Partner Laudomia Forteguerri

Queer Places:
Church of San Francesco, Via di San Francesco, 64, 02016 Leonessa RI
Villa Madama, Via di Villa Madama, 250, 00135 Roma RM
00024 Castel Madama, Metropolitan City of Rome
Musei Civici di Palazzo Farnese, Piazza della Cittadella, 29, 29121 Piacenza PC
Palazzo Mancini Riccardi, Piazza S. Tommaso, 17, 66026 Ortona CH
Chiesa di San Sisto Piacenza, Provincia di Piacenza, Emilia-Romagna, Italy

Portrait of Margaret aged 40Margaret of Parma (July 5, 1522 – January 18, 1586) was an Italian noblewoman. Margaret's mother, Johanna Maria van der Gheynst, a servant of Count Charles de Lalaing, Seigneur de Montigny, was a Fleming. The illegitimate daughter of the Holy Roman Emperor Charles V, Margherita was born in Oudenaarde and grew up in Brussels under the care of her aunt Margaret of Habsburg; from Belgium, she took her taste for Flemish art to the court of Parma. She was first married, in 1536, to Duke Alessandro de’ Médici; soon widowed, two years later she wed Ottavio Farnese, the nephew of Pope Paul III (Alessandro Farnese), who at 14 was two years younger than Margherita. Already during her first marriage, rumours of Margherita's aversion for men spread through Florence, and she wanted nothing to do with her second husband, whose approaches she rejected, in whose face she literally slammed her door, and whom she refused to see. The scandal quickly made the rounds of the Italian and other European courts and, until 1540, there was talk of the marriage being annulled since it had not yet been ‘consummated’. Margherita explained her refusal to have sexual relations with her husband by saying that the Emperor had not ordered her to do so, nor had she promised it, having agreed only to share a bed with her husband. Ottavio rapidly became the butt of unkind ridicule; Pasquino, for instance, made up jokes about possible sexual combinations for the couple, including the scenario of Pope Paul entering their bedchamber to sodomise both of them.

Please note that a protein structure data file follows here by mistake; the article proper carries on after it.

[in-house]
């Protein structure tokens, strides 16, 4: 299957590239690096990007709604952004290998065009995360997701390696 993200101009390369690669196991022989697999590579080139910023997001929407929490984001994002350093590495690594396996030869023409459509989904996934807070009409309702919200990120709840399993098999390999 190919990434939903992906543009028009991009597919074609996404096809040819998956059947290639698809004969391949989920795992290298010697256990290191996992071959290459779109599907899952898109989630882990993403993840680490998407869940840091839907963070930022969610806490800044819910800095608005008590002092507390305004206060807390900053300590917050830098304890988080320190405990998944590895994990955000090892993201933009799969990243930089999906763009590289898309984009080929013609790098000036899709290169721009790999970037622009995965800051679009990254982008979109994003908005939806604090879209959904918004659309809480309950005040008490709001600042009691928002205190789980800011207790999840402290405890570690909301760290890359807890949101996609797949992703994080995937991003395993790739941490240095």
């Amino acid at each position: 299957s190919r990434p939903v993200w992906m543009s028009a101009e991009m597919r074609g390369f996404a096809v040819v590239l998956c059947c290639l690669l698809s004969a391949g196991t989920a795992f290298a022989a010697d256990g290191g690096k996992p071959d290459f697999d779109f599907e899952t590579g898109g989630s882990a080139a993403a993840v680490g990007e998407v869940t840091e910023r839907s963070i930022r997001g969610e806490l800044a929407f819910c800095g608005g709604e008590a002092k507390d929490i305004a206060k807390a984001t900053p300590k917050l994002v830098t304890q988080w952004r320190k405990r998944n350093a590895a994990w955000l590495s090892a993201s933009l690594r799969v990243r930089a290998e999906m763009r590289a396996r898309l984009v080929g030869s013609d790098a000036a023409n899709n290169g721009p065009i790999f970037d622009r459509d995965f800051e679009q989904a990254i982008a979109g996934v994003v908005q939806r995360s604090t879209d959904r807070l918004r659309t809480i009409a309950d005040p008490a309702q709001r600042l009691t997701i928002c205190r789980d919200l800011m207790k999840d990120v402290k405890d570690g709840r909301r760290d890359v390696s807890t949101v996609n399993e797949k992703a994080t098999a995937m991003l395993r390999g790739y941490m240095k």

Margherita's love for a noble lady of Siena, Laudomia Forteguerri, was remarked upon by her contemporaries. Agnolo Firenzuola, in his ‘Dialogue on the Beauty of Women’, explicitly referred to the relationship as an example of ‘chaste and pure’ love between women, but Pierre de Bourdelle did not hesitate to speak of the ‘dissolute and lascivious’ passion between Margherita and Laudomia. Margherita has a robust figure, wore ‘masculine’ fashion and liked hunting; Laudomia had participated actively in the defence of Siena when the city was besieged by the grand duke of Tuscany.

In 1543, for the sake of the dynasty, Margherita gave in to pressure and was officially reconciled with her husband; two years later she gave birth to twins, Alessandro and Carlo (the latter of whom died prematurely in 1549). Her social duties fulfilled, she afterwards again reduced contacts with her husband to a minimum and lived on various domains in the Abruzzi; for example, the city of Leonessa already by 1537 had become her personal fief. However, she did not withdraw from public life: in 1558 she began building the Farnese palace in Piacenza, and the following year she was named regent of The Netherlands; in 1567 she became protector of the Aquila and in 1580 she once again served in the Low Countries. Only two years later did she retire to private life and settled in Ortona, a city in the Abruzzi which she purchased for 54,000 ducats. She devoted herself to wine-growing, and her wines were esteemed by all the principal European courts. One of the wines produced in Ortona is still called ‘Farnese’ in her honour, and all of the numerous places where she lived retain traces of ‘Madama’ Margherita, such as the Villa Madama, today the seat of the Italian Ministry of Foreign Affairs in Rome. The town of Castel Madama in the Roman hinterland, where Margherita made lengthy visits to the Castello Orisno, each July hosts the ‘Madama Margherita’ palio (horse race). Margherita died in 1586 in Ortona and was buried in the church of S. Sisto in Piacenza, as she had requested.

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